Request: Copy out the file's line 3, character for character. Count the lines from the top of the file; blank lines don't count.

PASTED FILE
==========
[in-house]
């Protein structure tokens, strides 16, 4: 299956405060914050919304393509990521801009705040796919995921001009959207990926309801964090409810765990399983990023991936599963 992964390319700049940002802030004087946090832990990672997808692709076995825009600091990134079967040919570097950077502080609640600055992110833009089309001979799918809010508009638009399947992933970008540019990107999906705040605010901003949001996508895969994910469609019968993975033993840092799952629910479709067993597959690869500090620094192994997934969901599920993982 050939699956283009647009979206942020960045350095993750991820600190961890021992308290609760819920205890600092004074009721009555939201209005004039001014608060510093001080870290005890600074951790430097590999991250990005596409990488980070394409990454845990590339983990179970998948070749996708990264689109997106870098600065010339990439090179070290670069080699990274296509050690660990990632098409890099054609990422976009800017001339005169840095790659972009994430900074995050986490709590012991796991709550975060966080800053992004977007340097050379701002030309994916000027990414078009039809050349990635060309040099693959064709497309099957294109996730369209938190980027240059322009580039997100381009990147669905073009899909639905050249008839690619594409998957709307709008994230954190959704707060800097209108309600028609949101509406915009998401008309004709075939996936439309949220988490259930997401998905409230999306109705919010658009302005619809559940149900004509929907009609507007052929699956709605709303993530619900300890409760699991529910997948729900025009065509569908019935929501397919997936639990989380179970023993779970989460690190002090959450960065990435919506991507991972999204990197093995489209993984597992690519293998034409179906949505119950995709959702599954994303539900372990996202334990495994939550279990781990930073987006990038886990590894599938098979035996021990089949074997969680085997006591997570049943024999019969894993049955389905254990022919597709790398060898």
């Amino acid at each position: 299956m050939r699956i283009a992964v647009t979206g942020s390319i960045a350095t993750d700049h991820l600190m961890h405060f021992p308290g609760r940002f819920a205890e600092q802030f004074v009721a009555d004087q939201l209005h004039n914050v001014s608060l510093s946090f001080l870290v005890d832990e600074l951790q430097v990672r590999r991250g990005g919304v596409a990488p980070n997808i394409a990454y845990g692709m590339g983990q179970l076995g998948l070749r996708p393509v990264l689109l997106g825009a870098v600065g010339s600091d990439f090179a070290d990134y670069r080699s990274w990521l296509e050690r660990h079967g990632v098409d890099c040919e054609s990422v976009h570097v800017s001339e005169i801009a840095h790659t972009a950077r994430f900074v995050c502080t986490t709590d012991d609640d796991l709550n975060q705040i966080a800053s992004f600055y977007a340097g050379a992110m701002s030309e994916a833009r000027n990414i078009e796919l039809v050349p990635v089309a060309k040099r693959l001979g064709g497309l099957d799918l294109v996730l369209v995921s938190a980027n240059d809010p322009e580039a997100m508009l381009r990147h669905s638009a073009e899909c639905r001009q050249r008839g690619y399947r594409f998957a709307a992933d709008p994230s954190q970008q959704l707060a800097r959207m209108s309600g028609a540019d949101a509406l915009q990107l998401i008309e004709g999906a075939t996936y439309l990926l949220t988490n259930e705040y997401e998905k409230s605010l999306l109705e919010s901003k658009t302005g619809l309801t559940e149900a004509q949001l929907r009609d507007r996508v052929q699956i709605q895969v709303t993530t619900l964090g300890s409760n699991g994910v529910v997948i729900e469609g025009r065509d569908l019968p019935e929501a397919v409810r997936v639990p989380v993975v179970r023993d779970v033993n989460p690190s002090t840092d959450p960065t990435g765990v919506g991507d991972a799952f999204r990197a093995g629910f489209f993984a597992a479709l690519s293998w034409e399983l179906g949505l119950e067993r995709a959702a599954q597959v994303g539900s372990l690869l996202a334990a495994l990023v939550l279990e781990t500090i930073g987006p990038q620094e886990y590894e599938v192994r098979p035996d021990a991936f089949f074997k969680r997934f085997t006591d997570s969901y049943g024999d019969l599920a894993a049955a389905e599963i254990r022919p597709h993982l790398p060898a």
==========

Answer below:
């Amino acid at each position: 299956m050939r699956i283009a992964v647009t979206g942020s390319i960045a350095t993750d700049h991820l600190m961890h405060f021992p308290g609760r940002f819920a205890e600092q802030f004074v009721a009555d004087q939201l209005h004039n914050v001014s608060l510093s946090f001080l870290v005890d832990e600074l951790q430097v990672r590999r991250g990005g919304v596409a990488p980070n997808i394409a990454y845990g692709m590339g983990q179970l076995g998948l070749r996708p393509v990264l689109l997106g825009a870098v600065g010339s600091d990439f090179a070290d990134y670069r080699s990274w990521l296509e050690r660990h079967g990632v098409d890099c040919e054609s990422v976009h570097v800017s001339e005169i801009a840095h790659t972009a950077r994430f900074v995050c502080t986490t709590d012991d609640d796991l709550n975060q705040i966080a800053s992004f600055y977007a340097g050379a992110m701002s030309e994916a833009r000027n990414i078009e796919l039809v050349p990635v089309a060309k040099r693959l001979g064709g497309l099957d799918l294109v996730l369209v995921s938190a980027n240059d809010p322009e580039a997100m508009l381009r990147h669905s638009a073009e899909c639905r001009q050249r008839g690619y399947r594409f998957a709307a992933d709008p994230s954190q970008q959704l707060a800097r959207m209108s309600g028609a540019d949101a509406l915009q990107l998401i008309e004709g999906a075939t996936y439309l990926l949220t988490n259930e705040y997401e998905k409230s605010l999306l109705e919010s901003k658009t302005g619809l309801t559940e149900a004509q949001l929907r009609d507007r996508v052929q699956i709605q895969v709303t993530t619900l964090g300890s409760n699991g994910v529910v997948i729900e469609g025009r065509d569908l019968p019935e929501a397919v409810r997936v639990p989380v993975v179970r023993d779970v033993n989460p690190s002090t840092d959450p960065t990435g765990v919506g991507d991972a799952f999204r990197a093995g629910f489209f993984a597992a479709l690519s293998w034409e399983l179906g949505l119950e067993r995709a959702a599954q597959v994303g539900s372990l690869l996202a334990a495994l990023v939550l279990e781990t500090i930073g987006p990038q620094e886990y590894e599938v192994r098979p035996d021990a991936f089949f074997k969680r997934f085997t006591d997570s969901y049943g024999d019969l599920a894993a049955a389905e599963i254990r022919p597709h993982l790398p060898a």